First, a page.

If the members of the Bush administration which acted immorally while in office had any understanding of the difference between right and wrong they hopefully would not have conducted themselves as they did in office. Therefore it comes as no surprise that some of them fail to understand why their actions are receiving criticism. The Wall Street Journal quotes Alberto Gonzales as asking during an interview, “”What is it that I did that is so fundamentally wrong, that deserves this kind of response to my service?” At least he didn’t claim he was just following orders.
Think Progress summarizes some of the major things which Gonzales did which were wrong:
Approved torture: In 2002, Gonzales “raised no objections and, without consulting military and State Department experts in the laws of torture and war,” approved an infamous August 2002 memo giving CIA interrogators “legal blessings.” Gonzales witnessed an interrogation at Gitmo in 2002 and approved of “whatever needs to be done” to detainees.
Lied about warrantless wiretapping: Gonzaled lied to Congress multiple times about the Bush administration’s illegal wiretapping program, saying there wasn’t “any serious disagreement” about the program (there was).
Distorted pre-war intelligence: Last month, the House Oversight Committee revealed evidence showing that Gonzales lied to Congress in 2004 by claiming that the CIA “orally” approved Bush’s claim that Iraq sought uranium from Africa.
When historians look back upon the disastrous tenure of Alberto R. Gonzales as Attorney General of the United States they will ask not only why he merited the job in the first place but why he lasted in it as long as he did. By any reasonable standard, the Gonzales Era at the Justice Department is void of almost all redemptive qualities. He brought shame and disgrace to the Department because of his lack of independent judgment on some of the most vital legal issues of our time. And he brought chaos and confusion to the department because of his lack of respectable leadership over a cabinet-level department among the most important in the nation.
He neither served the longstanding role as “the people’s attorney” nor fully met and tamed his duties and responsibilities to the Constitution. He was a man who got the job not because he was supremely qualified or notably well-respected among the leading legal lights of our time, but because he had faithfully and with blind obedience served President George W. Bush for years in Texas (where he botched clemency memos in death penalty cases) and then as White House counsel (where he botched the nation’s legal policy on torture).
For an administration known for its cronyism, and alas for an alarmingly incompetent group of cronies, Gonzales was the granddaddy of them all. He lacked the integrity, the intellect and the independence to perform his duties in a manner befitting the job for which he was chosen. And when he and his colleagues got caught in the act, his rationales and explanations for the purge of the U.S. Attorneys were so empty and shallow and incoherent that even the staunchest Republicans could not turn them into steeled spin. Devoid of any credibility, Gonzales in the end was a sad joke when he came to Capitol Hill.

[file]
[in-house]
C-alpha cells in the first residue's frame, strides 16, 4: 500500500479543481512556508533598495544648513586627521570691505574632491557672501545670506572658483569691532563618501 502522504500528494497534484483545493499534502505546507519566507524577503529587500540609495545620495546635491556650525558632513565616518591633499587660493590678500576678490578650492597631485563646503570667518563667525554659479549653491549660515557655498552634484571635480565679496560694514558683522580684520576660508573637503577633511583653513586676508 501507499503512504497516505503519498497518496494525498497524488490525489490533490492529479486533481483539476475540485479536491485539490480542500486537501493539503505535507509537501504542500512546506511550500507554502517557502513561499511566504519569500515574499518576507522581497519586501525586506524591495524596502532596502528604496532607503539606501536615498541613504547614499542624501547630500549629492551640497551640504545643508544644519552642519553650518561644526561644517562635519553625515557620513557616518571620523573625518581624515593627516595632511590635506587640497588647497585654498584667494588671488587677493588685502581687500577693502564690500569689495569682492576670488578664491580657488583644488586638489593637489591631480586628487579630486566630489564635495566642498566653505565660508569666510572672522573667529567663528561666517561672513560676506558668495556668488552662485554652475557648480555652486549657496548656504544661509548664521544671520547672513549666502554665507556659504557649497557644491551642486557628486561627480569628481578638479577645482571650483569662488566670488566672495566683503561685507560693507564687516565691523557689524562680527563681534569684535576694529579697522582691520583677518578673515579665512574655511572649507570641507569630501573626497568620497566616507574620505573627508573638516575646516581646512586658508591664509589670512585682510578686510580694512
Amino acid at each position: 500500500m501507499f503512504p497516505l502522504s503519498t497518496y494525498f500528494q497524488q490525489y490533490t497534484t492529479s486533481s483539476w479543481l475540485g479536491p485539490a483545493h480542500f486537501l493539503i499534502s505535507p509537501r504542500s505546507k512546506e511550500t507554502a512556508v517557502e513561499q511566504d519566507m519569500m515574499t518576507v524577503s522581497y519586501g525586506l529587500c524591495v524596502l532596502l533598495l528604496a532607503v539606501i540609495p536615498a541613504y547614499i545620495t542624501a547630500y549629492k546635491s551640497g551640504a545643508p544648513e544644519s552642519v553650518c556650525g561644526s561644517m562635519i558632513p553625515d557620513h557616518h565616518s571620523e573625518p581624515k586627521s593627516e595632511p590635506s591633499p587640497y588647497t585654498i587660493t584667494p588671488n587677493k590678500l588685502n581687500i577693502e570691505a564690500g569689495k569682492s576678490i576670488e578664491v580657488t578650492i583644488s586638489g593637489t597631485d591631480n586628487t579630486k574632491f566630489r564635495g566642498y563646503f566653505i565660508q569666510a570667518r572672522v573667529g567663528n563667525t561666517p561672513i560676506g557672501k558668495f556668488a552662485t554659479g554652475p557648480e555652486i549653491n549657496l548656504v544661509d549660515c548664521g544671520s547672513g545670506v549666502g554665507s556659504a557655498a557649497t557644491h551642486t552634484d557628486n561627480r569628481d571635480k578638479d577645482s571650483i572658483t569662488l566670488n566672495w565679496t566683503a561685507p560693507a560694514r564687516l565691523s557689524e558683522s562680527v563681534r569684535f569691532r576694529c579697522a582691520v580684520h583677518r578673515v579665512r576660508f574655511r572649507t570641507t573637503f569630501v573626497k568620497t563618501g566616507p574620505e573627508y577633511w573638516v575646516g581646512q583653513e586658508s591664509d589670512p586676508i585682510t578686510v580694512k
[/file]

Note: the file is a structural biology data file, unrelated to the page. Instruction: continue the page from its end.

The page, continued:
Even before the Justice Department was exposed under his reign as a politicized den of ideology, Gonzales’ work as Attorney General was unacceptable and unworthy of high office. He defended the constitutionality of the National Security Agency’s domestic surveillance program even though many conservative and liberal legal scholars alike considered it to be a violation of the law. He endorsed the Military Commissions Act of 2006, which did away with important rights not just for the detainees at Guantanamo Bay but for legal aliens within the borders of the United States. Thus did Gonzales fail to exercise any sort of independent check and balance upon the White House’s most controversial legal policies.
Meanwhile, according to the National Association of Police Chiefs and Sheriffs, big-city murder rates have risen by 10 percent over the past two years — a period that coincides precisely with Gonzales’ time as attorney general. The Federal Bureau of Investigation puts the violent crime increase at 3.7% for January-June 2006 and drug use (and production and sales) apparently are on the rise in the nation’s heartland. And the Justice Department’s record of terror-related prosecutions is a mixed one at best. Thus did Gonzales fail to succeed at the most fundamental task of chief law enforcement official — to make crime less not more prevalent.
And all the while, Gonzales’ Justice Department was crumbling from within, devastated by a cynical strategy of minimizing the role of career nonpartisan professionals within the Department in favor of young ideologues, mediocre attorneys and just plain party hacks. The U.S. Attorney scandal is just the most publicized example of this daring effort to make the Justice Department a house organ for the Bush administration. Less visible career attorneys were pushed out at the expense of rank partisans willing to toe the company line. Even the internship programs for law students were schooled to favor “right” thinking attorneys at the expense of others. One law school, founded by Pat Robertson and rated among the worst in the nation, became a feeder school for the Department. And it was all part of a plan.